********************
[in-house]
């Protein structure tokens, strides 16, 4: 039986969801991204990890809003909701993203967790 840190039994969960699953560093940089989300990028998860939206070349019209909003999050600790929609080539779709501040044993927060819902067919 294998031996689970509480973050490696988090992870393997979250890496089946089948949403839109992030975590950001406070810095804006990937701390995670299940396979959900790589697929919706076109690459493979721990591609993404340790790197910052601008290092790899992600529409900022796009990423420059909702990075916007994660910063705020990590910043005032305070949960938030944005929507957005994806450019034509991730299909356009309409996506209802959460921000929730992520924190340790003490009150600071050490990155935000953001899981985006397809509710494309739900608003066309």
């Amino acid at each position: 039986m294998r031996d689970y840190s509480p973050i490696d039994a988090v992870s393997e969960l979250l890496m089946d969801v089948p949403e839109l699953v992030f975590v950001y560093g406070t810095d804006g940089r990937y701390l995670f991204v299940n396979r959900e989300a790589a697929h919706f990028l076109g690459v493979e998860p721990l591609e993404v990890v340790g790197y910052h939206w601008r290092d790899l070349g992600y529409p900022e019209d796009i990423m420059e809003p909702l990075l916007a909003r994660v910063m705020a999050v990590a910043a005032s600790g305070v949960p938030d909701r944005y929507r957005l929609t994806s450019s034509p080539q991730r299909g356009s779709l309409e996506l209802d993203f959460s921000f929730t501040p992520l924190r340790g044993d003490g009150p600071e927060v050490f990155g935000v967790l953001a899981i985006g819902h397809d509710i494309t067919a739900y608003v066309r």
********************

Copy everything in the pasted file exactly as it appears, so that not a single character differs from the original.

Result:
[in-house]
């Protein structure tokens, strides 16, 4: 039986969801991204990890809003909701993203967790 840190039994969960699953560093940089989300990028998860939206070349019209909003999050600790929609080539779709501040044993927060819902067919 294998031996689970509480973050490696988090992870393997979250890496089946089948949403839109992030975590950001406070810095804006990937701390995670299940396979959900790589697929919706076109690459493979721990591609993404340790790197910052601008290092790899992600529409900022796009990423420059909702990075916007994660910063705020990590910043005032305070949960938030944005929507957005994806450019034509991730299909356009309409996506209802959460921000929730992520924190340790003490009150600071050490990155935000953001899981985006397809509710494309739900608003066309």
């Amino acid at each position: 039986m294998r031996d689970y840190s509480p973050i490696d039994a988090v992870s393997e969960l979250l890496m089946d969801v089948p949403e839109l699953v992030f975590v950001y560093g406070t810095d804006g940089r990937y701390l995670f991204v299940n396979r959900e989300a790589a697929h919706f990028l076109g690459v493979e998860p721990l591609e993404v990890v340790g790197y910052h939206w601008r290092d790899l070349g992600y529409p900022e019209d796009i990423m420059e809003p909702l990075l916007a909003r994660v910063m705020a999050v990590a910043a005032s600790g305070v949960p938030d909701r944005y929507r957005l929609t994806s450019s034509p080539q991730r299909g356009s779709l309409e996506l209802d993203f959460s921000f929730t501040p992520l924190r340790g044993d003490g009150p600071e927060v050490f990155g935000v967790l953001a899981i985006g819902h397809d509710i494309t067919a739900y608003v066309r």